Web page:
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Types of Shoulder Fractures

Types of Shoulder Fractures - El Paso Chiropractor
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The shoulder is made up of three bones which together form the shoulder joint: the humerus or the arm bone, the clavicle or the collarbone, and the scapula at the glenoid or the shoulder blade. When a person experiences damage or injury to the shoulder, any of these bones may have been affected. Shoulder fractures may be identified as any of the types of injuries below and the proper treatment should follow accordingly to the type of broken bone.

Types of Shoulder Fractures

In most cases, when a person describes a broken shoulder they are referring to damage or injury to the proximal humerus. A proximal humerus fracture is an injury to the top of the humerus, or the top of the arm bone, which forms the ball of the ball-and-socket joint in the shoulder. This injury can occur in younger people as a result of trauma from an accident and can also occur in older people as a result of osteoporosis, a medical condition that causes weakened bones in the body. As a matter of fact, in people over the age of 65, proximal humerus fractures are the third most common broken bone injuries after hip and wrist fractures.

Clavicle fractures are the most common type of shoulder fracture. The clavicle, also referred to as the collarbone, is the bone that rests over the top of the chest, found between the sternum, or breastbone, and the scapula, or shoulder blade. Broken collarbones can occur in a broad range of age groups, from newborns to the elderly. This injury can occur in babies at birth and in children, adolescent, athletes, and the elderly due to developmental issues or during various types of accidents and falls.

Glenoid fractures are generally uncommon. The glenoid is the socket of the ball-and-socket shoulder joint and it is part of the scapula (shoulder blade). Glenoid fractures most often result when there is considerable trauma to the shoulder, or as a result of sports injuries.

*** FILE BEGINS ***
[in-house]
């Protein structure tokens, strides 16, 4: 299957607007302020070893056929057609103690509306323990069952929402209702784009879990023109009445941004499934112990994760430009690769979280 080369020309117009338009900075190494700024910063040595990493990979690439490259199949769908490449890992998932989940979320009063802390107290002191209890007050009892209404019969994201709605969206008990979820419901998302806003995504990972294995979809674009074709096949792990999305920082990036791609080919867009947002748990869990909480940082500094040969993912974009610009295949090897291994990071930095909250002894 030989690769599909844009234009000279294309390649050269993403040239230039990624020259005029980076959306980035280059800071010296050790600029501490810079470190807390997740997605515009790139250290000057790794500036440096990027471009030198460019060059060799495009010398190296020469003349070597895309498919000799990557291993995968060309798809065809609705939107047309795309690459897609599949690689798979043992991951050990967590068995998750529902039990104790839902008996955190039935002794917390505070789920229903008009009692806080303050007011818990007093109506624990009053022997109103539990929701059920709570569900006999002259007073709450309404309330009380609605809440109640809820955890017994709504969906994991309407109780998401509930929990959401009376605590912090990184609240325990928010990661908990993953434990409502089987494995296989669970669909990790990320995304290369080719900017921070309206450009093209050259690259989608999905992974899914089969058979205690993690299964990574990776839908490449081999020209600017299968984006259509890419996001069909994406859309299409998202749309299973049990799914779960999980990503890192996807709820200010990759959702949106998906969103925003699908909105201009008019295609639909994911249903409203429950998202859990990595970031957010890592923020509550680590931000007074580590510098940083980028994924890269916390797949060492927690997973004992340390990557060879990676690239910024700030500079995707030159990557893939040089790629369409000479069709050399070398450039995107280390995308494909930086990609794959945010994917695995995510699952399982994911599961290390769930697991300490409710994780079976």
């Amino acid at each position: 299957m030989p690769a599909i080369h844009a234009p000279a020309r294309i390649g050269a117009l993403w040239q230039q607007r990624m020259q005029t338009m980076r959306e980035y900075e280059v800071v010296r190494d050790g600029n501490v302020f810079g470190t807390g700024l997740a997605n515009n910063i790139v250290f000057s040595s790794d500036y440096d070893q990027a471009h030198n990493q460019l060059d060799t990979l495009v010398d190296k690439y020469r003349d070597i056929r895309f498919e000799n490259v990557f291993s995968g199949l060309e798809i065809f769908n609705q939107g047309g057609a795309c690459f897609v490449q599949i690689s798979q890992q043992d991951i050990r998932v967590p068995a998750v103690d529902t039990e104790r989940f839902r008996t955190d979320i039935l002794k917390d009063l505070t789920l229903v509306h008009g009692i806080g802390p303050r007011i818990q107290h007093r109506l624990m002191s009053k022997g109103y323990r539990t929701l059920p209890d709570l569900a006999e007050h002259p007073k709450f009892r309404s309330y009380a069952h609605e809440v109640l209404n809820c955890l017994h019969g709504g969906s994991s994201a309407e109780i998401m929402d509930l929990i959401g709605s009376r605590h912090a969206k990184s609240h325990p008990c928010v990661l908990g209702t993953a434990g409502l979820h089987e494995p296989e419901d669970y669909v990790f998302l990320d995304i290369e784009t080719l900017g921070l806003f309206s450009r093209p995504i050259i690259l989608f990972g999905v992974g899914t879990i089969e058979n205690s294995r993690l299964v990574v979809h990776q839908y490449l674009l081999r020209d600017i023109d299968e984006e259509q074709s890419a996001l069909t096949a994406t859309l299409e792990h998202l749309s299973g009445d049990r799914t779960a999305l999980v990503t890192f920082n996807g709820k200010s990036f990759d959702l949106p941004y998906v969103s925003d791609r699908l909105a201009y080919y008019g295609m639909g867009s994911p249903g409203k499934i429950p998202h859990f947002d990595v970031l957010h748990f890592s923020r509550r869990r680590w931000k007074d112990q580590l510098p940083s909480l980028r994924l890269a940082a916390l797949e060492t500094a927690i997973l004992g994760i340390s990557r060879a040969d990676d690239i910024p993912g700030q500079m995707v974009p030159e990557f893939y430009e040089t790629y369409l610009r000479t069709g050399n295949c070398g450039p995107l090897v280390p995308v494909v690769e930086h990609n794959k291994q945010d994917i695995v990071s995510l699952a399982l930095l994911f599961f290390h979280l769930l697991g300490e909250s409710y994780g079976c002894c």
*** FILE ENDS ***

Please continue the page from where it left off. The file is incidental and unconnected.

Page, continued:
Scapula fractures are also considered to be uncommon injuries. The scapula, or shoulder blade, is a wide, flat bone that sits behind the rib cage. Part of the scapula is covered with cartilage and forms the socket of the ball-and-socket shoulder joint. Scapular fractures are considered rare injuries and these usually occur with considerable trauma from an accident such as automobile accidents or a fall from a significant height. Often times, scapular fractures may also result in chest injuries.

Individuals suspecting injury to the bones around the shoulder joint should look for medical attention as soon as possible. Signs and symptoms suggesting a shoulder fracture include: pain with simple shoulder movements, swelling of the shoulder and arm, bruising around the affected area that may travel down the arm, and joint deformity.

By Dr. Alex Jimenez

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The information herein is not intended to replace a one-on-one relationship with a qualified health care professional, licensed physician, and is not medical advice. We encourage you to make your own health care decisions based on your research and partnership with a qualified health care professional. Our information scope is limited to chiropractic, musculoskeletal, physical medicines, wellness, sensitive health issues, functional medicine articles, topics, and discussions. We provide and present clinical collaboration with specialists from a wide array of disciplines. Each specialist is governed by their professional scope of practice and their jurisdiction of licensure. We use functional health & wellness protocols to treat and support care for the injuries or disorders of the musculoskeletal system. Our videos, posts, topics, subjects, and insights cover clinical matters, issues, and topics that relate to and support, directly or indirectly, our clinical scope of practice.* Our office has made a reasonable attempt to provide supportive citations and has identified the relevant research study or studies supporting our posts. We provide copies of supporting research studies available to regulatory boards and the public upon request. We understand that we cover matters that require an additional explanation of how it may assist in a particular care plan or treatment protocol; therefore, to further discuss the subject matter above, please feel free to contact us. Dr. Alex Jimenez DC, MSACP, CCST, IFMCP*, CIFM*, ATN* email: coach@elpasofunctionalmedicine.com phone: 915-850-0900 Licensed in: Texas & New Mexico*